Smith & Nephew CEO says Memphis media reports on layoffs cause were ‘just wrong’

Smith & Nephew CEO says Memphis media reports on layoffs cause were ‘just wrong’ (Memphis Business Journal)

While confirming the company laid off 63 people in Memphis, Smith & Nephew PLC CEO Olivier Bohuon also directly contradicted a statement the company issued last week when it originally made the layoff announcement.

During the company’s full-year 2012 earnings conference call Thursday, Bohuon said the company laid off 63 employees in Memphis “about 20 in Boston, and something like 12 in Europe, I think.”

On Jan. 31, Smith & Nephew announced the layoffs and released the following statement:

“The nearly $30 billion tax on medical devices that took effect Jan. 1, 2013 has impacted a number of companies across the U.S. Smith & Nephew is not immune from this added expense burden. Unfortunately, and in order to absorb this cost burden into our business, this has meant less than 100 positions have been made redundant across various departmental functions in our Tennessee and Massachusetts sites. The company is providing the affected employees with a comprehensiveseverance package and outplacement support.”

Bohuon called the layoffs a follow up of the company’s value plan, and said published Memphis media reports — including one in MBJ — were “just wrong.”

The value plan Bohuon spoke of most likely refers to an announcement Smith & Nephew (NYSE: SNN) made in February 2012, when it said it would lay off 7 percent of its global employees. It had already laid off 80 Memphis workers in December 2011 as part of a company restructuring. The company employs just over 1,800 people locally.

Since the 2.3 percent excise tax was announced as part of the Affordable Care Act, device companies, including Kalamazoo, Mich.-based Stryker Corp. (NYSE: SYK), began announcing their intent to lay off workers because of the tax. Companies like Smith & Nephew and Wright Medical Group Inc. (NASDAQ: WMGI) have restructured their businesses and laid off employees over the last two years. However, device industry analysts have said the tax could end up costing 43,000 jobs nationwide, particularly in companies that weren’t profitable to begin with.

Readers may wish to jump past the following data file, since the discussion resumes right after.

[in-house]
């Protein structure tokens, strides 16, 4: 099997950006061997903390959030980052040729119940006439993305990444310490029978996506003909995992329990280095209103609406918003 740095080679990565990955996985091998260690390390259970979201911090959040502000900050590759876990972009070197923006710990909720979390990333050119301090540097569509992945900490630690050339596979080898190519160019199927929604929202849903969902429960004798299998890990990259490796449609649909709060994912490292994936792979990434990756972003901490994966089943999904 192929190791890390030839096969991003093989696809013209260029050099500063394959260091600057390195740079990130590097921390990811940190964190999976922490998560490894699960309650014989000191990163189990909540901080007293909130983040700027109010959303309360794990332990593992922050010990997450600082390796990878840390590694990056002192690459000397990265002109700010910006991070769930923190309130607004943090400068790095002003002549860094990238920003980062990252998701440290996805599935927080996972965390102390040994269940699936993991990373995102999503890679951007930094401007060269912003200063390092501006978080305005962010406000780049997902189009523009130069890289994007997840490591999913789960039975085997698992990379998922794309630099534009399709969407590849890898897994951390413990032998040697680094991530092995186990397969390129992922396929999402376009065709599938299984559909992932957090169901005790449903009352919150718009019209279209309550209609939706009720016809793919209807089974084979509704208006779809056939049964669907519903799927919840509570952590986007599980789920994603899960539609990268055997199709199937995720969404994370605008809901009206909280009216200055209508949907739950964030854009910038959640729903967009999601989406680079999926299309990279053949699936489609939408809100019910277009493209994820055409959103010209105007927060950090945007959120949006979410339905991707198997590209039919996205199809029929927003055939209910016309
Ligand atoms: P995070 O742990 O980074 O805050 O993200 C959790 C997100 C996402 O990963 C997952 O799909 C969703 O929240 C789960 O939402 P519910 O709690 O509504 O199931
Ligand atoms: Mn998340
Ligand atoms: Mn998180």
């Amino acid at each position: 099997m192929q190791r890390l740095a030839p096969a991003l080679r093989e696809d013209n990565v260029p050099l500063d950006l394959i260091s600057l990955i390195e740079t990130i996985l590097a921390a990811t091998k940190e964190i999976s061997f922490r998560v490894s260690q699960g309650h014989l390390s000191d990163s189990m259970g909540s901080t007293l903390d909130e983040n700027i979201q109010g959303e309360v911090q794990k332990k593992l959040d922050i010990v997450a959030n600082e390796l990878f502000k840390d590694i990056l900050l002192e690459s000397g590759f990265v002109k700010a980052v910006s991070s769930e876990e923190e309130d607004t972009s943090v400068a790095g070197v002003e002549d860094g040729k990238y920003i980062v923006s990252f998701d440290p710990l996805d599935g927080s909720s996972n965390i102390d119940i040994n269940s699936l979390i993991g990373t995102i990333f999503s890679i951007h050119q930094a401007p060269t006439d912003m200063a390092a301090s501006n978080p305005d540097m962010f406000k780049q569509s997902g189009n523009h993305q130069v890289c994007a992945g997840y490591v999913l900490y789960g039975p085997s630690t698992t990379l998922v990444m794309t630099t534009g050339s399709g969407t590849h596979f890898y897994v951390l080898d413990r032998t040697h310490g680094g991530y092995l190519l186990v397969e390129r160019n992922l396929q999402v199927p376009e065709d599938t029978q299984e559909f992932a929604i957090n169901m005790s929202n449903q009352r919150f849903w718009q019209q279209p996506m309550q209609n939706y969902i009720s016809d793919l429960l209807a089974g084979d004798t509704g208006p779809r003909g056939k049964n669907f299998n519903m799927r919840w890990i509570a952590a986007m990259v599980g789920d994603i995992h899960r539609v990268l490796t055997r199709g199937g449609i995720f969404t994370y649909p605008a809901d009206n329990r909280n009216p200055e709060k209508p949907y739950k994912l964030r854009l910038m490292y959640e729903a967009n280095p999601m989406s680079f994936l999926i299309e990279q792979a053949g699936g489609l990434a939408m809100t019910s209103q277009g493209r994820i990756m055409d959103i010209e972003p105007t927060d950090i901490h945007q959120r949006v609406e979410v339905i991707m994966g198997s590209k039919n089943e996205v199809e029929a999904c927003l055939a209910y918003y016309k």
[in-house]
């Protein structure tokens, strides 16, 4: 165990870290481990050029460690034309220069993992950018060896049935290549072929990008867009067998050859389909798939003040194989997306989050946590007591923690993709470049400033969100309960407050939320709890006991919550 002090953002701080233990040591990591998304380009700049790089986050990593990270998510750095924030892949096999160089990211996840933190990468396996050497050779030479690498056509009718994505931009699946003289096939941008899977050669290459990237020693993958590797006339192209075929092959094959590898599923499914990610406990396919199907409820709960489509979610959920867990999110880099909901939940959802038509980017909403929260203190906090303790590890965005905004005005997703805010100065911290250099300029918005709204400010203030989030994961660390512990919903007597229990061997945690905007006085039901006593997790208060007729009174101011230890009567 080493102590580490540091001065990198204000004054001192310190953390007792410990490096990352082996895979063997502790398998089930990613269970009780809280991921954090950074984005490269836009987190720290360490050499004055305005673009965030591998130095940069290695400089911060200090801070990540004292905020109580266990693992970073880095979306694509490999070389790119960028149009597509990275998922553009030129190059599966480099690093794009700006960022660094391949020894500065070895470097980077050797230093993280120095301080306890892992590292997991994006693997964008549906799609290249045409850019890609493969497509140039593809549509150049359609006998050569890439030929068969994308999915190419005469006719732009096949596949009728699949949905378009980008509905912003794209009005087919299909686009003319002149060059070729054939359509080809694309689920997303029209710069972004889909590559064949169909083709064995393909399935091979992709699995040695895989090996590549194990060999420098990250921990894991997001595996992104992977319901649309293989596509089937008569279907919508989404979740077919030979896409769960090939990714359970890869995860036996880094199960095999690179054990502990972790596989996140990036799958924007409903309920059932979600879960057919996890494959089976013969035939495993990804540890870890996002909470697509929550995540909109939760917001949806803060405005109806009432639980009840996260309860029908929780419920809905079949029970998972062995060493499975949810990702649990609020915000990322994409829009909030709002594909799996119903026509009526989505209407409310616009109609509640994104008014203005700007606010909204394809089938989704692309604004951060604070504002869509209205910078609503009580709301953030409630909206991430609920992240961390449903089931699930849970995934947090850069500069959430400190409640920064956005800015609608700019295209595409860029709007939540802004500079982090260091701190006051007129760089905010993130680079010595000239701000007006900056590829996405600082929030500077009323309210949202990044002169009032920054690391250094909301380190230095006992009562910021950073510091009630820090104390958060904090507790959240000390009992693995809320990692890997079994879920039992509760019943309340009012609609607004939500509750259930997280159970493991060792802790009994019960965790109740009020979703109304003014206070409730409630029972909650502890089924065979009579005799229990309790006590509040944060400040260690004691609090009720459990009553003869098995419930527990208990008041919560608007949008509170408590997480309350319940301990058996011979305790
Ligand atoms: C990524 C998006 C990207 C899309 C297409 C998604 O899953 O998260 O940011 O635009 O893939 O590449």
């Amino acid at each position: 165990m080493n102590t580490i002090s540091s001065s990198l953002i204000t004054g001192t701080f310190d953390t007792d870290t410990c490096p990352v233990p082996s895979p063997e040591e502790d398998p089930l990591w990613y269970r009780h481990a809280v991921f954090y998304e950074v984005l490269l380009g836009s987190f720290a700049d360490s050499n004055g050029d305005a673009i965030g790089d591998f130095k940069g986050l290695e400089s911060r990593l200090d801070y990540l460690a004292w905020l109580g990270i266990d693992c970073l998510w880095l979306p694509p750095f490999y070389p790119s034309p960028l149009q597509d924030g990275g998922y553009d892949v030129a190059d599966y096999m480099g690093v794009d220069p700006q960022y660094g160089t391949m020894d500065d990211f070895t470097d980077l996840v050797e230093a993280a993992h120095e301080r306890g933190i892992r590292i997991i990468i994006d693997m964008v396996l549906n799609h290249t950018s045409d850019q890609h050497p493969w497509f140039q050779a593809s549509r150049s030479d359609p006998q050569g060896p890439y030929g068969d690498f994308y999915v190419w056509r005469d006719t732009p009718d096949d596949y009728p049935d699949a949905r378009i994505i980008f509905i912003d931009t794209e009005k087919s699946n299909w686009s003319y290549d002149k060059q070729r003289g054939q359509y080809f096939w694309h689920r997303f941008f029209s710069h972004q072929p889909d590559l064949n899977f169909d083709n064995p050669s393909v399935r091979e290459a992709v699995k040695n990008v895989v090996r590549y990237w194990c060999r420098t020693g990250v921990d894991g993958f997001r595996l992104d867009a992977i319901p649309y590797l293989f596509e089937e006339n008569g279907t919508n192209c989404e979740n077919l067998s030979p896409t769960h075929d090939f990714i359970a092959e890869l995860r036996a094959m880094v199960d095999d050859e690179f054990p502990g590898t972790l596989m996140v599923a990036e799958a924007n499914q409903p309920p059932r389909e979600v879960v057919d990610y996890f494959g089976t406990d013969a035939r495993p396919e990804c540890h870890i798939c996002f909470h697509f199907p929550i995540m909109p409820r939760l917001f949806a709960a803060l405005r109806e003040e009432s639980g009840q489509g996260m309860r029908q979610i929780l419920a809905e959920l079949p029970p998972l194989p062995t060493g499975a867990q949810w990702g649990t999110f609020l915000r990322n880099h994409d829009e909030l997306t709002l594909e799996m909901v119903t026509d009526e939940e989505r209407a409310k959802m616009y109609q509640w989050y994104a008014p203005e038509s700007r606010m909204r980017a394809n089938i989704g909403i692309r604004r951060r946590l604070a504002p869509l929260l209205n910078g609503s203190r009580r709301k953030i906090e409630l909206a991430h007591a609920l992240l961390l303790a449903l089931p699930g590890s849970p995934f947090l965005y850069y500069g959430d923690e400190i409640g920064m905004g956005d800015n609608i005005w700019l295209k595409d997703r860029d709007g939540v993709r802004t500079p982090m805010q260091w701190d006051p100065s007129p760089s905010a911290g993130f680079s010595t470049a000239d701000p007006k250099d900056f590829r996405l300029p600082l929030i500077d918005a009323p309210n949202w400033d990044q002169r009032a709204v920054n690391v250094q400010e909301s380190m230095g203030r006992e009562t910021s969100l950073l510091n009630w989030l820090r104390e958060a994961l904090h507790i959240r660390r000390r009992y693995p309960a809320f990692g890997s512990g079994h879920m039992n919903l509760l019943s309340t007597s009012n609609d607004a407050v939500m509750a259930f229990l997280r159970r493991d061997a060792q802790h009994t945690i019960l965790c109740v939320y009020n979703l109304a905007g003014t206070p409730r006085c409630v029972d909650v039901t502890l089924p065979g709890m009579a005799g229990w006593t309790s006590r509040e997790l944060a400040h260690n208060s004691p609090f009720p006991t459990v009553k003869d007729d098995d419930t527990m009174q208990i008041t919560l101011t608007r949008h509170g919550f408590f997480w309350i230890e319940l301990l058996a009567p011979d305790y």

Layoffs and expanding overseas markets are ways companies could deal with the impact the tax would have on their bottom lines, Dan Matlis, president of Axendia, a Yardley, Pa.-based life sciences and health care analysis firm, said in a storypublished in the today’s print edition of MBJ.

In that report, Medtronic Inc. (NYSE: MDT) estimated the tax would have a $50 million global impact before its fiscal year ends in April. Smith & Nephew hasn’t released what it estimates the impact of the taxwill be; the company’s 2012 revenue was more than $4.13 billion.

(Subscribers can click here to read the full print edition story.)

The four device companies mentioned above — Medtronic, Smith & Nephew, Stryker and Wright Medical — were all trading at or new 52-week highs on Friday.

The fact that the excise tax will force device manufacturers to change the way they do business hasn’t been disputed, but the ways companies respond to the tax is still shaking out.

“There is going to be a need for a deep analysis of the excise tax on the industry based on facts,” Matlis said. “There are a lot of statistics and prognostication, and companies are expecting a higher tax bill. Even if you’re a larger company, $100 million is still $100 million.”

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Josh Sandberg

Josh Sandberg is the President of Ortho Spine Partners and Partner for The De Angelis Group. He also serves as Co-Founder and Editor of OrthoSpineNews.

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